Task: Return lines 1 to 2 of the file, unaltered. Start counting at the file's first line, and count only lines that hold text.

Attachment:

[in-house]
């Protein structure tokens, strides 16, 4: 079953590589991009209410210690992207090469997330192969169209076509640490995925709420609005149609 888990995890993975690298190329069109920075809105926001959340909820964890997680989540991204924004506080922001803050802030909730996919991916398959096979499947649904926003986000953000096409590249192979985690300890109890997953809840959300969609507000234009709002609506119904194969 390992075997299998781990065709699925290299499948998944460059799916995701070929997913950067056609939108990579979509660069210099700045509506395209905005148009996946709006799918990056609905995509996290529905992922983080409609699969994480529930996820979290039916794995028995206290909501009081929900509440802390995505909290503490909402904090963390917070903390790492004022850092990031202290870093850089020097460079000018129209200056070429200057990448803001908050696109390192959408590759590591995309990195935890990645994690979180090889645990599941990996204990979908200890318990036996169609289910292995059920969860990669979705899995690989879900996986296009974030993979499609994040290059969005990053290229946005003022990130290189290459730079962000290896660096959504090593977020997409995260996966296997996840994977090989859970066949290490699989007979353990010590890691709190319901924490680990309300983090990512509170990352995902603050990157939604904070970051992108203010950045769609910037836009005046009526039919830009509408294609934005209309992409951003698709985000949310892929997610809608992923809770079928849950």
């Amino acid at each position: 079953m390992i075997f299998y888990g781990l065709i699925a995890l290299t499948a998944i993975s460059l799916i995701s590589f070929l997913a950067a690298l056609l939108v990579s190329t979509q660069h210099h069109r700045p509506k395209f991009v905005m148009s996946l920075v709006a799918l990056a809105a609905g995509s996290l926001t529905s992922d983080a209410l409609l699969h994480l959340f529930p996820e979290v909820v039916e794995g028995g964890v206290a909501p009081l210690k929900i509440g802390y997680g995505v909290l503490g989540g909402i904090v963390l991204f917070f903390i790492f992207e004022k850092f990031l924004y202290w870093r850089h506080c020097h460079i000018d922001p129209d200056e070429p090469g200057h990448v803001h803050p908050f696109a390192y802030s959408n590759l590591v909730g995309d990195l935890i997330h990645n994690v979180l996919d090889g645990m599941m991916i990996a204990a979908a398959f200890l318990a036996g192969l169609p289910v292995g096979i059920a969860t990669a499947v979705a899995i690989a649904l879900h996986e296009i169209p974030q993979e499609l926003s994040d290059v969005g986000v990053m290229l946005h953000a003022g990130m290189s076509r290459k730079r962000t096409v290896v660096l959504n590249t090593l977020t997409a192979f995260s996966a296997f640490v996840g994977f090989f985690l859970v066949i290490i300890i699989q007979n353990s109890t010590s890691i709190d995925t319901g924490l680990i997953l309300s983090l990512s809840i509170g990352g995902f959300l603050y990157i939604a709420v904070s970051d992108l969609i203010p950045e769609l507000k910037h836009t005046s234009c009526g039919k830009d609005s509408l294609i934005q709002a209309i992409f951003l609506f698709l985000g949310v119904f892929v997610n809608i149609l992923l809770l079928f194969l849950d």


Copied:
[in-house]
């Protein structure tokens, strides 16, 4: 079953590589991009209410210690992207090469997330192969169209076509640490995925709420609005149609 888990995890993975690298190329069109920075809105926001959340909820964890997680989540991204924004506080922001803050802030909730996919991916398959096979499947649904926003986000953000096409590249192979985690300890109890997953809840959300969609507000234009709002609506119904194969 390992075997299998781990065709699925290299499948998944460059799916995701070929997913950067056609939108990579979509660069210099700045509506395209905005148009996946709006799918990056609905995509996290529905992922983080409609699969994480529930996820979290039916794995028995206290909501009081929900509440802390995505909290503490909402904090963390917070903390790492004022850092990031202290870093850089020097460079000018129209200056070429200057990448803001908050696109390192959408590759590591995309990195935890990645994690979180090889645990599941990996204990979908200890318990036996169609289910292995059920969860990669979705899995690989879900996986296009974030993979499609994040290059969005990053290229946005003022990130290189290459730079962000290896660096959504090593977020997409995260996966296997996840994977090989859970066949290490699989007979353990010590890691709190319901924490680990309300983090990512509170990352995902603050990157939604904070970051992108203010950045769609910037836009005046009526039919830009509408294609934005209309992409951003698709985000949310892929997610809608992923809770079928849950």